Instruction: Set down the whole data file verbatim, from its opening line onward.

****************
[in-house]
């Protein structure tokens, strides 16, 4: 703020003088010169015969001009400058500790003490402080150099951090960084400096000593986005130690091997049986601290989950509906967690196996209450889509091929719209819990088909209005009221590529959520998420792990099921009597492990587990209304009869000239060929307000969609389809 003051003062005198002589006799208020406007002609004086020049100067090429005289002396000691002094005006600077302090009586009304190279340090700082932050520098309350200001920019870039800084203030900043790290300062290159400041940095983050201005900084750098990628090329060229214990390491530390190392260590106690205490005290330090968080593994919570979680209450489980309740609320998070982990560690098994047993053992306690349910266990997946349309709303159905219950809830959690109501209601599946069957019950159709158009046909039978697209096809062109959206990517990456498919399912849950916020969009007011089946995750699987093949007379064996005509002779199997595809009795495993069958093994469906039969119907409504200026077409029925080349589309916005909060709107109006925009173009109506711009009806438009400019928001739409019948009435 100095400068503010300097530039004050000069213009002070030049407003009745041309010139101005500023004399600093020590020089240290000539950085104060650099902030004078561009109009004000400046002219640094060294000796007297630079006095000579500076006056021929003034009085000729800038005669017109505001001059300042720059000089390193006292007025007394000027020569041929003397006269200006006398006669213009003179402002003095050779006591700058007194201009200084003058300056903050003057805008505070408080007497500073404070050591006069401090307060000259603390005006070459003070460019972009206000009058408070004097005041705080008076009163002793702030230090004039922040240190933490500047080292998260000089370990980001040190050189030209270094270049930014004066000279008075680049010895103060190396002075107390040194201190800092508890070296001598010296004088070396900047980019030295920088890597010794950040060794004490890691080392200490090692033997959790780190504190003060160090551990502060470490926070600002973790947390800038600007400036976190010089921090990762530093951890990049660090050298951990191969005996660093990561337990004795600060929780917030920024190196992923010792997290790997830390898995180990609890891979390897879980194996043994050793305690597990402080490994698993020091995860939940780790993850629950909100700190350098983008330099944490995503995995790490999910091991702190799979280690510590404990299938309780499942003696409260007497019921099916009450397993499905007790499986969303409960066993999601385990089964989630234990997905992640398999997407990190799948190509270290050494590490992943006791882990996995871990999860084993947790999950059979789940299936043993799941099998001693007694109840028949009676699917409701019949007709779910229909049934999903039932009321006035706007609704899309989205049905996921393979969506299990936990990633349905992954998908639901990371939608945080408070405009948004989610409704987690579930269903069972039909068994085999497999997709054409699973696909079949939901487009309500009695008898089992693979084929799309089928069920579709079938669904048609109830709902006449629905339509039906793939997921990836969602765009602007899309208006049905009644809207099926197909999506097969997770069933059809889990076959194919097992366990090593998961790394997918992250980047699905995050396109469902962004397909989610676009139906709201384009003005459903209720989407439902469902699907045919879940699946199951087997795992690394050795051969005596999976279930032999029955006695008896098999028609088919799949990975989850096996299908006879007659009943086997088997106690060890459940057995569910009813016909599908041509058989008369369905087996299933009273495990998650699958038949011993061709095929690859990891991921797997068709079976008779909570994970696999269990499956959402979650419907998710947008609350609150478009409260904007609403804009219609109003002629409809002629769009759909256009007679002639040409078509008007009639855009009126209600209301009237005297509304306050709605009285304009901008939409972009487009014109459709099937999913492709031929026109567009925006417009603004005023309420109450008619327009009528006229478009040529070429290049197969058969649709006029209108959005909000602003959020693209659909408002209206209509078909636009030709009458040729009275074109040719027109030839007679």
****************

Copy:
[in-house]
């Protein structure tokens, strides 16, 4: 703020003088010169015969001009400058500790003490402080150099951090960084400096000593986005130690091997049986601290989950509906967690196996209450889509091929719209819990088909209005009221590529959520998420792990099921009597492990587990209304009869000239060929307000969609389809 003051003062005198002589006799208020406007002609004086020049100067090429005289002396000691002094005006600077302090009586009304190279340090700082932050520098309350200001920019870039800084203030900043790290300062290159400041940095983050201005900084750098990628090329060229214990390491530390190392260590106690205490005290330090968080593994919570979680209450489980309740609320998070982990560690098994047993053992306690349910266990997946349309709303159905219950809830959690109501209601599946069957019950159709158009046909039978697209096809062109959206990517990456498919399912849950916020969009007011089946995750699987093949007379064996005509002779199997595809009795495993069958093994469906039969119907409504200026077409029925080349589309916005909060709107109006925009173009109506711009009806438009400019928001739409019948009435 100095400068503010300097530039004050000069213009002070030049407003009745041309010139101005500023004399600093020590020089240290000539950085104060650099902030004078561009109009004000400046002219640094060294000796007297630079006095000579500076006056021929003034009085000729800038005669017109505001001059300042720059000089390193006292007025007394000027020569041929003397006269200006006398006669213009003179402002003095050779006591700058007194201009200084003058300056903050003057805008505070408080007497500073404070050591006069401090307060000259603390005006070459003070460019972009206000009058408070004097005041705080008076009163002793702030230090004039922040240190933490500047080292998260000089370990980001040190050189030209270094270049930014004066000279008075680049010895103060190396002075107390040194201190800092508890070296001598010296004088070396900047980019030295920088890597010794950040060794004490890691080392200490090692033997959790780190504190003060160090551990502060470490926070600002973790947390800038600007400036976190010089921090990762530093951890990049660090050298951990191969005996660093990561337990004795600060929780917030920024190196992923010792997290790997830390898995180990609890891979390897879980194996043994050793305690597990402080490994698993020091995860939940780790993850629950909100700190350098983008330099944490995503995995790490999910091991702190799979280690510590404990299938309780499942003696409260007497019921099916009450397993499905007790499986969303409960066993999601385990089964989630234990997905992640398999997407990190799948190509270290050494590490992943006791882990996995871990999860084993947790999950059979789940299936043993799941099998001693007694109840028949009676699917409701019949007709779910229909049934999903039932009321006035706007609704899309989205049905996921393979969506299990936990990633349905992954998908639901990371939608945080408070405009948004989610409704987690579930269903069972039909068994085999497999997709054409699973696909079949939901487009309500009695008898089992693979084929799309089928069920579709079938669904048609109830709902006449629905339509039906793939997921990836969602765009602007899309208006049905009644809207099926197909999506097969997770069933059809889990076959194919097992366990090593998961790394997918992250980047699905995050396109469902962004397909989610676009139906709201384009003005459903209720989407439902469902699907045919879940699946199951087997795992690394050795051969005596999976279930032999029955006695008896098999028609088919799949990975989850096996299908006879007659009943086997088997106690060890459940057995569910009813016909599908041509058989008369369905087996299933009273495990998650699958038949011993061709095929690859990891991921797997068709079976008779909570994970696999269990499956959402979650419907998710947008609350609150478009409260904007609403804009219609109003002629409809002629769009759909256009007679002639040409078509008007009639855009009126209600209301009237005297509304306050709605009285304009901008939409972009487009014109459709099937999913492709031929026109567009925006417009603004005023309420109450008619327009009528006229478009040529070429290049197969058969649709006029209108959005909000602003959020693209659909408002209206209509078909636009030709009458040729009275074109040719027109030839007679």